By Carson Gerber Kokomo Tribune
---- — A unique look into Indiana’s past will literally roll into town Sept. 26 when three renovated train cars carrying an extensive historical exhibit pull into downtown Kokomo to celebrate the state’s bicentennial.
The exhibit, titled “The Next Indiana,” will be housed aboard the Indiana Bicentennial Train, which is making stops in four cities this fall. The train makes its debut in the City of Firsts.
More than 400 images and in-depth historical displays will be inside the three, 65-foot renovated Amtrak freight cars.
“The exhibit focuses on where Hoosiers have been, how they got there and where they are going through the lenses of transportation, land use, talent and community,” said Amy Lamb, a spokeswoman for the Indiana Historical Society, which organized the train exhibit.
The first train car explores Indiana’s early history through 1900, the second car covers the 20th century, and the third looks at Indiana today — and what might be in store in the future.
“People are fascinated by trains,” Lamb said. “Some people come out just to see the train. Others are really into the history. But whatever the reason, there’s something nostalgic about it, and it really catches your eye.”
This isn’t the first time the train has come to Kokomo. Back in 2007, the Indiana History Train came to town during its run from 2004 to 2008.
Now, after a five-year hiatus, Lamb said the train is back to celebrate the 200th anniversary of Indiana becoming a state.
But the Indiana Bicentennial Train is more than just a history exhibit aboard train cars. At each stop, visitors can visit temporary “depots” filled with hands-on activities, games and presentations.
“We’re kind of like the circus,” Lamb said. “We come to town, set up tents and make a big scene.”
Inside the tents, guests can create their own community flag, design their own park or vote for their favorite Hoosier innovation, from Elwood Haynes’ pioneer automobile to Orville Redenbacher’s popcorn.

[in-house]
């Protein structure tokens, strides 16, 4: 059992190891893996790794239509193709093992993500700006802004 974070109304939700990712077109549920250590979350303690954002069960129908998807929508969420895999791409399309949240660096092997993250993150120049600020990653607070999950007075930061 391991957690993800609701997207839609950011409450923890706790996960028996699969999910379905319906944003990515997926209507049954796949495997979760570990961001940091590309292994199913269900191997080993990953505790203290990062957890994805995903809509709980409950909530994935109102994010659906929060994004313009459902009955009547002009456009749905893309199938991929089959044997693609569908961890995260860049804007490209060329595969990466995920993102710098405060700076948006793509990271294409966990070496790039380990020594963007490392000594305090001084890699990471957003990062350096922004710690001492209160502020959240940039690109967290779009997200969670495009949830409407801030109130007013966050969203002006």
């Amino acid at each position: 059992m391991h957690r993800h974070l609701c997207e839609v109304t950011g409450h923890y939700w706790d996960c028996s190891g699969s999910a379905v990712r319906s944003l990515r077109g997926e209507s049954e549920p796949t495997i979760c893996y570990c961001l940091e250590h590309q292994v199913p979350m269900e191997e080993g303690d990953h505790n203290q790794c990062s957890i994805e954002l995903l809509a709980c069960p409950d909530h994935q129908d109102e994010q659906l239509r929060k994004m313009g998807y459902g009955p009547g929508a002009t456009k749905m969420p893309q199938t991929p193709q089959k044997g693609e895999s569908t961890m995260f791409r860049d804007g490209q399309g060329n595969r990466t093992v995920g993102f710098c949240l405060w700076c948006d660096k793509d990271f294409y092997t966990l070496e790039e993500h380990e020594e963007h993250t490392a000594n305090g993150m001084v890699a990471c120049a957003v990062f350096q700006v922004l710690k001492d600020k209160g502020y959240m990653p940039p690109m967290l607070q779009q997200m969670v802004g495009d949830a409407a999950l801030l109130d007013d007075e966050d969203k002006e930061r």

An historical interpreter will also be on scene every day portraying Daniel Morgan Cook, who spent most of his younger life in the 1910s working on and around Indiana’s early trains.
The Bicentennial Train and all the activities are free and open to the public from 9 a.m. to 6 p.m. Sept. 26 through 28. The train will be located at the intersection of Superior and Buckeye streets.
The Indiana Rail Road Company and Norfolk Southern Corporation are sponsoring the event. The Kokomo stop is presented by Duke Energy, with in-kind support from the city and The Excel Center.
Additional assistance is provided by Central Railroad Company of Indianapolis, Winamac Southern Railway and U.S. Rail Corporation.
“Getting the train on the tracks takes an extraordinary effort on the part of our staff and partners, but the train and its associated activities are sure to generate a lot of enthusiasm for the bicentennial,” said John Herbst, IHS president and CEO.
Carson Gerber can be reached at 765-854-6739, or at firstname.lastname@example.org.